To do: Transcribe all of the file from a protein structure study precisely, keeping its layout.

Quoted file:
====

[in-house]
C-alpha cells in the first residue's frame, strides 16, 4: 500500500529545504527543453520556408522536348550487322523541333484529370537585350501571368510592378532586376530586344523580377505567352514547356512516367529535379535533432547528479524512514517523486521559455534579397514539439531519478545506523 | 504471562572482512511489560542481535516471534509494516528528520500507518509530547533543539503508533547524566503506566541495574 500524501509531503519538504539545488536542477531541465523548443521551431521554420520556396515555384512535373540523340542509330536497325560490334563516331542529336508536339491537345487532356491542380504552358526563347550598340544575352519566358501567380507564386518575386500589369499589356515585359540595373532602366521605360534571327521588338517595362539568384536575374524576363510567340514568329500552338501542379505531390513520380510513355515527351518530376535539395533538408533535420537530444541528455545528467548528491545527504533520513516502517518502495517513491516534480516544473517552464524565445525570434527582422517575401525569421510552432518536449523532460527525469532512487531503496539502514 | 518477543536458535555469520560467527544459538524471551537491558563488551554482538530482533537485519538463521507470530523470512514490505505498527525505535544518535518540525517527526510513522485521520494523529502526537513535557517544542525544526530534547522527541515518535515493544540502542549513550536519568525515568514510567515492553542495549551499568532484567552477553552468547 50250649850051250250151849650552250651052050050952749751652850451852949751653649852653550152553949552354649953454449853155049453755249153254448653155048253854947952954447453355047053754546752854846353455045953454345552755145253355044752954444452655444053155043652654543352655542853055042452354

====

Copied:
[in-house]
C-alpha cells in the first residue's frame, strides 16, 4: 500500500529545504527543453520556408522536348550487322523541333484529370537585350501571368510592378532586376530586344523580377505567352514547356512516367529535379535533432547528479524512514517523486521559455534579397514539439531519478545506523 | 504471562572482512511489560542481535516471534509494516528528520500507518509530547533543539503508533547524566503506566541495574 500524501509531503519538504539545488536542477531541465523548443521551431521554420520556396515555384512535373540523340542509330536497325560490334563516331542529336508536339491537345487532356491542380504552358526563347550598340544575352519566358501567380507564386518575386500589369499589356515585359540595373532602366521605360534571327521588338517595362539568384536575374524576363510567340514568329500552338501542379505531390513520380510513355515527351518530376535539395533538408533535420537530444541528455545528467548528491545527504533520513516502517518502495517513491516534480516544473517552464524565445525570434527582422517575401525569421510552432518536449523532460527525469532512487531503496539502514 | 518477543536458535555469520560467527544459538524471551537491558563488551554482538530482533537485519538463521507470530523470512514490505505498527525505535544518535518540525517527526510513522485521520494523529502526537513535557517544542525544526530534547522527541515518535515493544540502542549513550536519568525515568514510567515492553542495549551499568532484567552477553552468547 50250649850051250250151849650552250651052050050952749751652850451852949751653649852653550152553949552354649953454449853155049453755249153254448653155048253854947952954447453355047053754546752854846353455045953454345552755145253355044752954444452655444053155043652654543352655542853055042452354